Gluten Found in Gluten-Removed Beer

So-called gluten-removed beer may not be safe for people with
celiac disease. The Gluten Intolerance Group raised this concern after testing a new method for detecting gluten.

The Brewing Process

Brewing breaks barley gluten into smaller pieces. To make gluten-removed beers, brewers add additional enzymes to break down the fragments even further. Beer companies argue the resulting protein fragments are too small to be recognized as gluten by the immune systems of people with celiac disease.

These claims are difficult to prove. Standard food safety tests measure whole gluten proteins. Once these have been broken down, no one knows absolutely what fragments remain or how toxic they may be for people with celiac disease. Although some tests can detect certain fragments, experts have not agreed on a test sensitive enough to catch all of them. For this reason, U.S. guidelines prohibit gluten-free labels on any beer made from wheat, barley
or rye.

A New Way to Detect Gluten

The Gluten Intolerance Group tried a new approach: testing reactivity of beer with antibodies from human blood. The study took blood samples from 31 people with untreated celiac disease and 29 without celiac for comparison. These were used to test samples of barley, regular commercial beer, gluten-removed beer and gluten-free beer. Gluten-free beers include those made from grains other than wheat, barley and rye.

Antibodies from 11 of 31 celiac patients reacted significantly to barley. Four of the 11 also reacted to conventional beer while three reacted to gluten-removed beer. A variable response was expected, as people with celiac disease are known to react differently to different strains of wheat and barley. Meanwhile, one of the 29 control samples reacted with barley but not with any of the beers. The results show both conventional beer and gluten-removed beer can contain protein residue potentially harmful to people with celiac disease.

None of the celiac disease patients reacted to gluten-free beer.

Gluten-free beers shine at annual festival


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For Ground Breaker Brewing, the second Saturday in October was a dark day. That’s when the Portland gluten-free brewery was awarded a gold medal for its Dark Ale at the 2016 Great American Beer Festival in Denver, the largest commercial beer competition in the world. While the popular event is now in its 35th year, the Gluten-Free Beer category was added only nine years ago. Since then, the number of entrants in the sector has grown significantly—
this year 37 beers were submitted for consideration, up from eight in 2007. Here are the top three award winners:


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Ground Breaker’s Dark Ale

For their Dark Ale, Ground Breaker’s brewmasters use espresso-like roasted chestnuts
and lentils along with dark Belgian-style candi for a roasty flavor and aroma with notes of chocolate and dark fruits.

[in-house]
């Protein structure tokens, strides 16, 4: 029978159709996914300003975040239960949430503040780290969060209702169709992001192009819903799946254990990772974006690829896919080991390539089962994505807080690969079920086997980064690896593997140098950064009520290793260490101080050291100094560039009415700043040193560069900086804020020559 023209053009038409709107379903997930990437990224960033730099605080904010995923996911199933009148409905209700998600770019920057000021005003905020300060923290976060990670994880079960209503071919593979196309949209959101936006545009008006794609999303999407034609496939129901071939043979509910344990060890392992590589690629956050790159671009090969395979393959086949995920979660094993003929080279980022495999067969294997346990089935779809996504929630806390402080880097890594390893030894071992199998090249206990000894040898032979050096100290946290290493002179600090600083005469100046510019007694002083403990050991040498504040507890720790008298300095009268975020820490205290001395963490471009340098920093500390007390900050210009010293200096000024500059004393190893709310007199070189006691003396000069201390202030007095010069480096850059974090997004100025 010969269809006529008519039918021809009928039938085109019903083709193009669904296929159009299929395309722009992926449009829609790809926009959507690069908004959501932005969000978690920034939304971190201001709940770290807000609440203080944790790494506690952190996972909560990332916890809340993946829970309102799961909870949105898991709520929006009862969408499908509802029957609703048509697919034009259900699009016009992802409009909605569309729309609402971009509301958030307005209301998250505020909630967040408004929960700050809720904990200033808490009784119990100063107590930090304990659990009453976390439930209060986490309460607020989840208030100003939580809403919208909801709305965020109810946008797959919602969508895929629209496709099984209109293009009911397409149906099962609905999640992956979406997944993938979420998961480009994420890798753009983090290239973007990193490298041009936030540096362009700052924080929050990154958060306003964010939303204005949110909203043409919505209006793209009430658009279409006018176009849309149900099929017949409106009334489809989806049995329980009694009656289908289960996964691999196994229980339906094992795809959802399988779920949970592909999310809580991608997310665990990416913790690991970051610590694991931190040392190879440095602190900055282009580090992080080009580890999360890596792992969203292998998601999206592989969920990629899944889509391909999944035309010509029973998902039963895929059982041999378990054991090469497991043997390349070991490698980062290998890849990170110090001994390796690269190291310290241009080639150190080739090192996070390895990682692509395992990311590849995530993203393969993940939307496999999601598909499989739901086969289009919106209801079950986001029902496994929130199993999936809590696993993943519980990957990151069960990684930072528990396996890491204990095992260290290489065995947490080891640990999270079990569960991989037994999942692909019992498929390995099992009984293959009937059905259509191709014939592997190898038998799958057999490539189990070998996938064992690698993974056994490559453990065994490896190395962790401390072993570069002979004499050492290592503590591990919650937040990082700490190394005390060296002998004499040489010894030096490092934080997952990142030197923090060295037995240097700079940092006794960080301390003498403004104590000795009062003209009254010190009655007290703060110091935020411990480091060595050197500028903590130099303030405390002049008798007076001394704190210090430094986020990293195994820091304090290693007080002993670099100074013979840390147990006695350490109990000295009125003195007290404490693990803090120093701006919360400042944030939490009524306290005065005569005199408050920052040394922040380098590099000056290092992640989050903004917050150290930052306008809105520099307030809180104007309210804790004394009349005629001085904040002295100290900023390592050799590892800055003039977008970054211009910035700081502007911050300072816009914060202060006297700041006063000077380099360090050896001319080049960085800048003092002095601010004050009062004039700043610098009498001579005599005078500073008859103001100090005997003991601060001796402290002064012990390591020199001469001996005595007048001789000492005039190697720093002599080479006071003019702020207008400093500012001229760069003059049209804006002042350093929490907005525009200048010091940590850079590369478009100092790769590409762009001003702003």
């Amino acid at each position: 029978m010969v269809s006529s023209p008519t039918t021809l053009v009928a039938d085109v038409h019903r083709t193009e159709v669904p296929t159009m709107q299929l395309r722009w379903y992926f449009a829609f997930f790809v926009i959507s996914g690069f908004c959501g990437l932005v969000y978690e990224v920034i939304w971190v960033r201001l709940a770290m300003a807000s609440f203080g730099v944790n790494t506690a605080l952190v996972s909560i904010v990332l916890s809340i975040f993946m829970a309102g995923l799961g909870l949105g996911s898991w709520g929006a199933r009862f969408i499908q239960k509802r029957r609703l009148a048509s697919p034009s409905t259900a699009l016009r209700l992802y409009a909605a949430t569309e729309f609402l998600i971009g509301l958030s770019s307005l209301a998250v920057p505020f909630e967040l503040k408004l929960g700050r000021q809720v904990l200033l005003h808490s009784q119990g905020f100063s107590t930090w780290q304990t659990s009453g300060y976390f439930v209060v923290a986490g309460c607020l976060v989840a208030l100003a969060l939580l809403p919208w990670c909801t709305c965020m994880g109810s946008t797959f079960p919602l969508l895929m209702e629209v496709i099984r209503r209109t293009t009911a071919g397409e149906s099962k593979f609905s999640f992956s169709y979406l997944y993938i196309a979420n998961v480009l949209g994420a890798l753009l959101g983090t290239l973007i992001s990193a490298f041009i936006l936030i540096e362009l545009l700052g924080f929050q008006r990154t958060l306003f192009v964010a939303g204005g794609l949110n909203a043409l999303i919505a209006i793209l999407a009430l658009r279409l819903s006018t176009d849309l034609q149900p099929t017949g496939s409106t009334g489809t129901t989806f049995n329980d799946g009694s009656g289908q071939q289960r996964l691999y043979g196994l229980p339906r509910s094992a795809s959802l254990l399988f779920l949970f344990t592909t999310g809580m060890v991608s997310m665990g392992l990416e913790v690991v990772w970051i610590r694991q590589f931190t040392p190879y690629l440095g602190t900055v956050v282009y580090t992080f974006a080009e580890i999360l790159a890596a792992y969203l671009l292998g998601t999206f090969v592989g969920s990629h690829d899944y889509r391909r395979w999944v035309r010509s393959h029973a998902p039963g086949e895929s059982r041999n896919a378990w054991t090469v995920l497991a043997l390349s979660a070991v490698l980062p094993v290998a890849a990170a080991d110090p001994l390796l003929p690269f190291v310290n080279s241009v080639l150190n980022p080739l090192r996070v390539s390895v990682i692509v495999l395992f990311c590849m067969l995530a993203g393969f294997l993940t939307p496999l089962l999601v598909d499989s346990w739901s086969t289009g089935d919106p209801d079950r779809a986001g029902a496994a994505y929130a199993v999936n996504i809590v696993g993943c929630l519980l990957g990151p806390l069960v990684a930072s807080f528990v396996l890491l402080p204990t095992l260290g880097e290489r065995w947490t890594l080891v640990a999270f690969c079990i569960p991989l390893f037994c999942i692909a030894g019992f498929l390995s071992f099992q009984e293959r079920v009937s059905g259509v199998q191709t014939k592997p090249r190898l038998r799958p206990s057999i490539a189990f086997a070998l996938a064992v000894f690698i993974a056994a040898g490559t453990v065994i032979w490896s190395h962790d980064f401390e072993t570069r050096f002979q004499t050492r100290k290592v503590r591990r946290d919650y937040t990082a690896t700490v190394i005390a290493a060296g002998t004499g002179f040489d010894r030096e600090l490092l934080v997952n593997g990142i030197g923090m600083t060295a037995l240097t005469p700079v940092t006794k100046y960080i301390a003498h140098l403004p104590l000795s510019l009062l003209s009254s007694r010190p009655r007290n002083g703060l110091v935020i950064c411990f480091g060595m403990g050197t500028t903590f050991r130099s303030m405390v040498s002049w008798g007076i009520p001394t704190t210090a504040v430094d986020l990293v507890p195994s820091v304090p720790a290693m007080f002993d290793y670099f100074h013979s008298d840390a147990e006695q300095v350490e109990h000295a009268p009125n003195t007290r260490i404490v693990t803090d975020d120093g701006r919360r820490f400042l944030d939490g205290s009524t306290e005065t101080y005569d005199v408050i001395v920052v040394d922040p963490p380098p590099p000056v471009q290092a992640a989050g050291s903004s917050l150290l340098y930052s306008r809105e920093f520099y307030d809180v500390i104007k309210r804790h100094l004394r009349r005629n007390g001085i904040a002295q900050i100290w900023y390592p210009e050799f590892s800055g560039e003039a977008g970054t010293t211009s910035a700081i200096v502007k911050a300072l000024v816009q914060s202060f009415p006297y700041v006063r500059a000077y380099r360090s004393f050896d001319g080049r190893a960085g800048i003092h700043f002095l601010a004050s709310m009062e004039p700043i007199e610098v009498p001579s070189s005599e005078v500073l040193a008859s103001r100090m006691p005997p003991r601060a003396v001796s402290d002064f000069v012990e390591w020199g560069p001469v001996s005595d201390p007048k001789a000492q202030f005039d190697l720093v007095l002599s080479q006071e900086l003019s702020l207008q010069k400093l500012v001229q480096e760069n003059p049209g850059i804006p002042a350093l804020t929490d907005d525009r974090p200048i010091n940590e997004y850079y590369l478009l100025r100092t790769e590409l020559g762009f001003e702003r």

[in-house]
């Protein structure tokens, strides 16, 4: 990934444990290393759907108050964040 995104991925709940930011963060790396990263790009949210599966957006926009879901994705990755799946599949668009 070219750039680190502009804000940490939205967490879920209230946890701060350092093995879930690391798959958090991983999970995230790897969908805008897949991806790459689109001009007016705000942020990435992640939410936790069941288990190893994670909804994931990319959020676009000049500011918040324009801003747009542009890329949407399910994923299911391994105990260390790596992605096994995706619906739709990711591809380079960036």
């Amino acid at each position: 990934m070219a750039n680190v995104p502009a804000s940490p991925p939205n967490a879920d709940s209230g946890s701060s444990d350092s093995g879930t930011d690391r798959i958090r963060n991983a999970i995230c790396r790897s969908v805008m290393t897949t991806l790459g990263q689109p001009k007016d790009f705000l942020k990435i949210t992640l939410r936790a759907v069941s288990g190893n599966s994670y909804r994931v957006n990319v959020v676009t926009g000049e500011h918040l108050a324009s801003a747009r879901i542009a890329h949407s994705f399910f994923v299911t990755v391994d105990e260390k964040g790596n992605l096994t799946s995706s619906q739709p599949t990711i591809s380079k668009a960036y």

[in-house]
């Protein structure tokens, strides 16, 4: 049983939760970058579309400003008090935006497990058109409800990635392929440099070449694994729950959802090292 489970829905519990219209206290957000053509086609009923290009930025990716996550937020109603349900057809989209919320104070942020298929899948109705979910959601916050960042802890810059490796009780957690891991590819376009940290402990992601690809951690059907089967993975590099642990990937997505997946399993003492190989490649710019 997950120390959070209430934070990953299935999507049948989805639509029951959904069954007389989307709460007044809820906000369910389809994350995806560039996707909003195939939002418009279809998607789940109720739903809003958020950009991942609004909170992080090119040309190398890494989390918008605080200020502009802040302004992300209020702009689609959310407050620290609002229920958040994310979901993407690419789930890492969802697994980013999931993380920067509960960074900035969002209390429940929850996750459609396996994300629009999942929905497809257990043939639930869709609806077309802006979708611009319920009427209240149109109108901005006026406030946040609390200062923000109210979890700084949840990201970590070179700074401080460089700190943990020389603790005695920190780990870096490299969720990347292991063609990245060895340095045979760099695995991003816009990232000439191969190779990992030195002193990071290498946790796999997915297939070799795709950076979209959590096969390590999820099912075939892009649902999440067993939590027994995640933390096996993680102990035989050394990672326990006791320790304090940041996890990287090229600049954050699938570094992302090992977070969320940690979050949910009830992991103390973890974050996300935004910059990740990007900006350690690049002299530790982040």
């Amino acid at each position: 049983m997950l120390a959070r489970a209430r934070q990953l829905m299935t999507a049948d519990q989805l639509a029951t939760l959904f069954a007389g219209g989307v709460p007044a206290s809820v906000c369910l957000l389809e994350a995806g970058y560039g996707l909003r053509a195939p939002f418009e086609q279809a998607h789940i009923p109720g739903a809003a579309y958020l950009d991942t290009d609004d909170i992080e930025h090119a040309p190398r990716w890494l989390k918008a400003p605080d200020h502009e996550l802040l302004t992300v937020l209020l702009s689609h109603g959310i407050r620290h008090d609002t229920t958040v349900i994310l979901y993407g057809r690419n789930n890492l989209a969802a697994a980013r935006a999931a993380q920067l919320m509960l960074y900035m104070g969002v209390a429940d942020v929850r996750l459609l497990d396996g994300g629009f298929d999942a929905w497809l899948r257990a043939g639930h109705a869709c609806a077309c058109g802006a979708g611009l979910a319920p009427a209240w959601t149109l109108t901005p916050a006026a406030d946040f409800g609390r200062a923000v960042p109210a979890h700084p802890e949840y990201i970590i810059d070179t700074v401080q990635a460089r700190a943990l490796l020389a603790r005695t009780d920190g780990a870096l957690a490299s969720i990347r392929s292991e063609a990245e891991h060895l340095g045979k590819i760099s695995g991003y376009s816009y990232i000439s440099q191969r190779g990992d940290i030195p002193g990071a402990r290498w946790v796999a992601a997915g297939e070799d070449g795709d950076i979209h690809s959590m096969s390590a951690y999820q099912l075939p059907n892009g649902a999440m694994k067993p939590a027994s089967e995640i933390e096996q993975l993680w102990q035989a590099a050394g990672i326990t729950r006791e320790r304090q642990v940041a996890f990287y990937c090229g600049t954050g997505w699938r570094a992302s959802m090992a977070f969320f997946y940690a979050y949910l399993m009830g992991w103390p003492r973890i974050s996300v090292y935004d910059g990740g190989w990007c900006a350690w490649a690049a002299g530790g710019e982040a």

This is the fifth year in a row Ground Breaker has medaled at the Festival, though its first two awards came under a different name. Previously known as Harvester Brewing, the brewery changed its name to avoid a dispute with a California winery several years ago.

Ground Breaker offers its beers at the Portland gastropub next to its brewery on an all-gluten-free menu that features the likes of smoked brisket sandwiches, BLTs and peach-almond sticky buns with sweet corn ice cream. Outside of Oregon, Ground Breaker beers are distributed elsewhere in the Pacific Northwest as well as in New England and California. The Dark Ale and other varieties are available online to 36 states.


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ALT Brew’s Copperhead Copper Ale

Wisconsin’s ALT Brew—previously Greenview Brewing—made its first appearance on the winners list this year, taking a silver medal for its Copperhead Copper Ale. The ale, brewed with roasted millet, is one of
three available at the brewery’s taproom in Madison.

According to its website, ALT Brew is hand-crafted one barrel at a time
and made entirely from gluten-free ingredients on equipment solely
dedicated to gluten-free production. When brewmaster Trevor Easton’s
wife was diagnosed with a gluten intolerance, they could no longer share
their love of beer in the same way. Finding that the available gluten-free
options did not hold up to the quality of craft beers—and that it was no
fun to raise a beer alone—Trevor began developing a gluten-free recipe
that would live up to the expectations of craft beer lovers.


Grapefruit framedGhostfish Brewing Company’s Grapefruit IPA

For the second year in a row, the festival judges bestowed a bronze medal upon Seattle’s Ghostfish Brewing Company for its Grapefruit IPA. This beer is crafted with grapefruit peel and bitter Washington state hops.

Ghostfish Brewing Company aims to elevate gluten-free beer to the forefront
of craft brewing innovation, according to its website. All three of its founders
are either gluten intolerant themselves or have loved ones who are, so they are acutely aware of the need for variety and flavor in gluten-free craft beers.

All of Ghostfish’s beers are sold at its gluten-free taproom, where the menu
also includes pizza, fish and chips, and ice cream sandwiches. The beers are
also available at retailers throughout Washington. Eight of the company’s beers, including the award-winning India Pale Ale, can be ordered online and shipped
to 28 states plus the District of Columbia.


What about gluten-reduced beer?

The festival’s Gluten-Free Beer category includes only beers made from fermentable sugars, grains and converted carbohydrates. Gluten-reduced beers are not considered part of this grouping because their gluten levels—derived from malted barley—have been reduced by enzymes or other processes.